South Carolina college students complained of thousands of instances of mold exposure in dorm rooms over the past two years, according to a new investigation by the Charleston-based Post and Courier. In many cases, students said the mold made them sick; in many others, colleges failed to uncover and eradicate the mold until after multiple student complaints.
The reporting was prompted in part by the death of Amya Carr, a South Carolina State University senior, who died from an asthma attack in April. Her death was never officially linked to mold exposure, but dozens of mold complaints were made by other students in her dorm.
After Carr’s death, The Post and Courier reviewed nearly 4,000 pages of documents detailing 2,400 complaints of mold at colleges across the state. The Post and Courier calls the resulting investigation “the most comprehensive look to date at mold in college dorms across South Carolina,” a problem that affects college students—and professors—nationwide.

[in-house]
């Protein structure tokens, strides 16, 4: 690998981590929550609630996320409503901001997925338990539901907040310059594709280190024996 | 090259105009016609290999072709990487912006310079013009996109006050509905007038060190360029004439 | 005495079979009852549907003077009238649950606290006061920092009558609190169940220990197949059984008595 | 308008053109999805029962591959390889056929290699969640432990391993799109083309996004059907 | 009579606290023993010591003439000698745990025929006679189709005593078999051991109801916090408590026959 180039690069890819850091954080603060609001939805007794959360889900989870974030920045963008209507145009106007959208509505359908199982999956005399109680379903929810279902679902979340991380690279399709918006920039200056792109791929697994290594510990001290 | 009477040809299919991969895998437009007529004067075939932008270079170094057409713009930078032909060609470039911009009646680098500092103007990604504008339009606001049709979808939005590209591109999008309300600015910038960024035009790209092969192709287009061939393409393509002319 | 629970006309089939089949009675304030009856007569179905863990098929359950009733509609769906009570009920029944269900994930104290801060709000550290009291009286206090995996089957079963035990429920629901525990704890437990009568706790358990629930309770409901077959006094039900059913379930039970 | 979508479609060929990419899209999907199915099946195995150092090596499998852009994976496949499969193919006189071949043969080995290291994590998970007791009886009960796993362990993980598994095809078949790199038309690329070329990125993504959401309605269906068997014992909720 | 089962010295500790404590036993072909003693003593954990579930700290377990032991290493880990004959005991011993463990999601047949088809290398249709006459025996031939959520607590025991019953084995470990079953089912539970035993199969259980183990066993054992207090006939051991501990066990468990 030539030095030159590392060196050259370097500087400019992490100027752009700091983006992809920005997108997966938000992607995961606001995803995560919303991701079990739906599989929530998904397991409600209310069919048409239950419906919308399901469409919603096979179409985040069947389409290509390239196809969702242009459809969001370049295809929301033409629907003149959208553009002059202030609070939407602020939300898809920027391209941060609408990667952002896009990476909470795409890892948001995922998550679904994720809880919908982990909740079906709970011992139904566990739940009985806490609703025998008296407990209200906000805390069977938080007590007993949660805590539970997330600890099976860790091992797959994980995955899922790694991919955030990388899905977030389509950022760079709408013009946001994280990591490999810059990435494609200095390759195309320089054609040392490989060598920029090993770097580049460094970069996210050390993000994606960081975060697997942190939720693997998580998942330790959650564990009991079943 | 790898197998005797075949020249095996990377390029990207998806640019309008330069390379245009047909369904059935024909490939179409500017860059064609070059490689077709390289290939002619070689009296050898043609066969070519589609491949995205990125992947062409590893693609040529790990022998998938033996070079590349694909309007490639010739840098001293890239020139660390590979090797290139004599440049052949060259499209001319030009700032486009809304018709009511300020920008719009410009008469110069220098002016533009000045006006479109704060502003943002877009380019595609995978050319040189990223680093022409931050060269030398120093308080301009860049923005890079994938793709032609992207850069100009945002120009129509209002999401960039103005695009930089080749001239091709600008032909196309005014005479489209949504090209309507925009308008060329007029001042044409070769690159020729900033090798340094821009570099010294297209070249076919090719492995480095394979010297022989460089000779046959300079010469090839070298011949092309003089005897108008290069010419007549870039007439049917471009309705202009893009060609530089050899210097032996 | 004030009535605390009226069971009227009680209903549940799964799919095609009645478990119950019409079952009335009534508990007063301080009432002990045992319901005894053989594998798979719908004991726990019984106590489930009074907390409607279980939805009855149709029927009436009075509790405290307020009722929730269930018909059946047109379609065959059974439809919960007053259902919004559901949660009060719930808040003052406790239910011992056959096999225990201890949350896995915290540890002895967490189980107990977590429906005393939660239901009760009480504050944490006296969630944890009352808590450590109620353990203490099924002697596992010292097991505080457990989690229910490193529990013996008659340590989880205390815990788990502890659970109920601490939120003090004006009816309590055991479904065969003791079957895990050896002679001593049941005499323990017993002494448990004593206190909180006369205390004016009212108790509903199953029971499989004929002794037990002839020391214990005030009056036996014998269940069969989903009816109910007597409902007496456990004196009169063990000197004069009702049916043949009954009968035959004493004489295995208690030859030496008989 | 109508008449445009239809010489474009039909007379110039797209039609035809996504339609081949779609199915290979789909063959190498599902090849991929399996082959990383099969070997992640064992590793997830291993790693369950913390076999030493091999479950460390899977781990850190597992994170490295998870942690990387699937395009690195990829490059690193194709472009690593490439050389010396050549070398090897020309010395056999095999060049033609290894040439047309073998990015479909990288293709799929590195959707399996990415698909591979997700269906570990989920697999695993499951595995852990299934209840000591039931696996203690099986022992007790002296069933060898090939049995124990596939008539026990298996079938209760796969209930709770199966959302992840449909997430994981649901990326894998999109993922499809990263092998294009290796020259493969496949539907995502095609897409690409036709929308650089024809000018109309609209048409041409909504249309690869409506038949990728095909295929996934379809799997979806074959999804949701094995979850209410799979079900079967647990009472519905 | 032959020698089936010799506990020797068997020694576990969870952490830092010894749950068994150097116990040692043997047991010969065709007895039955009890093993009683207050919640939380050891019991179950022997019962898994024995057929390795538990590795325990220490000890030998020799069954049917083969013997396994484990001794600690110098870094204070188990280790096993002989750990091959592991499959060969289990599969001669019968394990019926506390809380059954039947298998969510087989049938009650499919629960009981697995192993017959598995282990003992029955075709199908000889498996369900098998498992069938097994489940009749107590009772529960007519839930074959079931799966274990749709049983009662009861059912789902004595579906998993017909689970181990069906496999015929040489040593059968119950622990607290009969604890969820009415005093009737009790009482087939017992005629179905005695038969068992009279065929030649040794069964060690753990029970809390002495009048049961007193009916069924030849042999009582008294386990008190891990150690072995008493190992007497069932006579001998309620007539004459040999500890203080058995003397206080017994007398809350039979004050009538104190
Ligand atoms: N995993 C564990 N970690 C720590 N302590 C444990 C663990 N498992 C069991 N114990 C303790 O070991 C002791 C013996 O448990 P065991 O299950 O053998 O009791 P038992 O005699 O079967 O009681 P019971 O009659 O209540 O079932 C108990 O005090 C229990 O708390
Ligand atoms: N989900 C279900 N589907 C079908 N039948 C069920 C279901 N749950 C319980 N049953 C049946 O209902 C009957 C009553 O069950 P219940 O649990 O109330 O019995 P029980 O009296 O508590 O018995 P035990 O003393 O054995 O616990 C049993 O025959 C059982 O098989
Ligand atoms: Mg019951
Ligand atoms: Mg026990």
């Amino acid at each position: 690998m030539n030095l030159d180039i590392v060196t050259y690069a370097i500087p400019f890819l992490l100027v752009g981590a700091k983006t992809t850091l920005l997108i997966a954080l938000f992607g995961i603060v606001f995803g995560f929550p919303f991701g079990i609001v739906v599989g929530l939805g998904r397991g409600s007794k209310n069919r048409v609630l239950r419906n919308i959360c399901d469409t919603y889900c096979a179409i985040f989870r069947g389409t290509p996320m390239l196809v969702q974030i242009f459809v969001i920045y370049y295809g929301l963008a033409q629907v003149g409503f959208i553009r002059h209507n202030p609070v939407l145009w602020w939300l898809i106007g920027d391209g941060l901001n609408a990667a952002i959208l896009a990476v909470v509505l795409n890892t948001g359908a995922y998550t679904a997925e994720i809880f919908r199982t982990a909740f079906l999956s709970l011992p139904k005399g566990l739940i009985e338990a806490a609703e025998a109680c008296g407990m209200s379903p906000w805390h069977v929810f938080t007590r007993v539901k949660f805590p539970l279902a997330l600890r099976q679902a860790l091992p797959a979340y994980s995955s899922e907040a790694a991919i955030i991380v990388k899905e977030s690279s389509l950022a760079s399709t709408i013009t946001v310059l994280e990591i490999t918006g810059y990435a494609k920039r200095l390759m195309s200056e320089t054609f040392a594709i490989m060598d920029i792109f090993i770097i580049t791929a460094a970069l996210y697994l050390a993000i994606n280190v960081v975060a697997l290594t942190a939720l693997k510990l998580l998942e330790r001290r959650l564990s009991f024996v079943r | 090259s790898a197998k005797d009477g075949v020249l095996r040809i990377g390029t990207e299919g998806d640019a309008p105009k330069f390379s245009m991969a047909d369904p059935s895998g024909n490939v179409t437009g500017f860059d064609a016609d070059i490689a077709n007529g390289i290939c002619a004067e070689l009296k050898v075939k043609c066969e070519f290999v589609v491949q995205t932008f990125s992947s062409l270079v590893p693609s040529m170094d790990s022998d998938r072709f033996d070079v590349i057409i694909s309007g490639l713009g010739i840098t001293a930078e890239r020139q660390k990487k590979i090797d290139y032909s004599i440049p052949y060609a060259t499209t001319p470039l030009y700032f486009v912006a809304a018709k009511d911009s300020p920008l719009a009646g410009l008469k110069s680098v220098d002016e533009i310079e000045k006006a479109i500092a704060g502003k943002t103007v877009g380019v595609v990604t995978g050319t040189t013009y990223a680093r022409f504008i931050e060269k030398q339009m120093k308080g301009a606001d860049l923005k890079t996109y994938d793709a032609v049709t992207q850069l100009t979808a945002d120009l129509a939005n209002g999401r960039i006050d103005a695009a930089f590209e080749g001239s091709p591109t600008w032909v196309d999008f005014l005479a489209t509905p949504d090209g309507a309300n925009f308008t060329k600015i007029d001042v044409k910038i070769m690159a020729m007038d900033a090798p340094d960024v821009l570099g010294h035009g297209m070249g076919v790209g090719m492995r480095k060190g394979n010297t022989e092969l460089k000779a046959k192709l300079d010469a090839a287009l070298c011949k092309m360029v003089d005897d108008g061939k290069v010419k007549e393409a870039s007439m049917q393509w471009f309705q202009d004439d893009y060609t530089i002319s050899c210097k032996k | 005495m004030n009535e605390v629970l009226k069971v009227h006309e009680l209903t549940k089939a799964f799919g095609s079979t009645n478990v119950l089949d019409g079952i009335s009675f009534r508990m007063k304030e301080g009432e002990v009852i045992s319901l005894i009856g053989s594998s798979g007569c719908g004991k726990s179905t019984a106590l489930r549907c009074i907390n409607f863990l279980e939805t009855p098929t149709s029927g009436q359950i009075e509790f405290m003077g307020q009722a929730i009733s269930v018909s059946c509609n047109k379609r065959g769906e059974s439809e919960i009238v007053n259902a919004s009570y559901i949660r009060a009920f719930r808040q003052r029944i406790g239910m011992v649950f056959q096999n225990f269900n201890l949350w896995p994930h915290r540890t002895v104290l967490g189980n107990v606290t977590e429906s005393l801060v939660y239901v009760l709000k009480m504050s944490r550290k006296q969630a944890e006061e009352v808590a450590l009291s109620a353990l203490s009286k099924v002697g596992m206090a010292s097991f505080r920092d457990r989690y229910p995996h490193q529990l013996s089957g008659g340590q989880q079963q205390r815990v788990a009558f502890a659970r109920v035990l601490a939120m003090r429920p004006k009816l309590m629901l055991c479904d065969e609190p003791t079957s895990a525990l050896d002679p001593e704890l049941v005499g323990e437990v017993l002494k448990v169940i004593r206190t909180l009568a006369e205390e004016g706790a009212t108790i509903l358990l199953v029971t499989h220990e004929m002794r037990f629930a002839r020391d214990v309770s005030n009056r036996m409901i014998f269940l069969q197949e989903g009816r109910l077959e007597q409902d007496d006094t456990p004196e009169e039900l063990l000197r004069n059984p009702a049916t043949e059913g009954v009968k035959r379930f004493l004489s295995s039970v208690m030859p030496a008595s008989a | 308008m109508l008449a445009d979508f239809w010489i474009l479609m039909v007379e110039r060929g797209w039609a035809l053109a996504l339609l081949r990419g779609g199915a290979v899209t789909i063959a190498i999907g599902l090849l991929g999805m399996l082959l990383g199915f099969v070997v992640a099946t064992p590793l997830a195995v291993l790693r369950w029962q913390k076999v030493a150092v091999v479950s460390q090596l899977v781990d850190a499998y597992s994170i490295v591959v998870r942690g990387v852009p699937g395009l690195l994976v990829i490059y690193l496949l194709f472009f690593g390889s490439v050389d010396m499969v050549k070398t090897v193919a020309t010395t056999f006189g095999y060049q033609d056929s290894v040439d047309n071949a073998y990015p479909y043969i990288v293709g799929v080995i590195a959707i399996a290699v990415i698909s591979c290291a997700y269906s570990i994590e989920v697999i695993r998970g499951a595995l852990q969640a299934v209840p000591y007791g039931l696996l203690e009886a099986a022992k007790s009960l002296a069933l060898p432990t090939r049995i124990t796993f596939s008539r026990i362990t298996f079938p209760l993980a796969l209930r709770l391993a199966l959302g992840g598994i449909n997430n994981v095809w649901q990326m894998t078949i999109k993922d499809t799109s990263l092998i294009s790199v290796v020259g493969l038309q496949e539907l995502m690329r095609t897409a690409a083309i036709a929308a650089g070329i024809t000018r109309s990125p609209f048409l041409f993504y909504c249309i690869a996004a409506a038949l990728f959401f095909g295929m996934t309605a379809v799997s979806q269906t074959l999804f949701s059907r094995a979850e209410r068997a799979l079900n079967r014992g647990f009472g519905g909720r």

The institutions featured in the investigations include the University of South Carolina, Clemson University, Lander University, the College of Charleston and Coastal Carolina University.
Charleston received 427 reports of mold in the past two years and spent $78,000 on contracted services for mold remediation, according to reports obtained by The Post and Courier. CCU received 220 reports of mold since 2020, a phenomenon that has led students to label a common mold exposure symptom “the coastal cough.”
Some institutions, such as Clemson and Furman Universities, said the mold issues tended to be minor and caused by students turning thermostats too high or failing to properly ventilate after showers, according to the investigation; others, like Winthrop University, acknowledged that outdated HVAC systems, aging buildings and the state’s humid climate contributed to larger problems.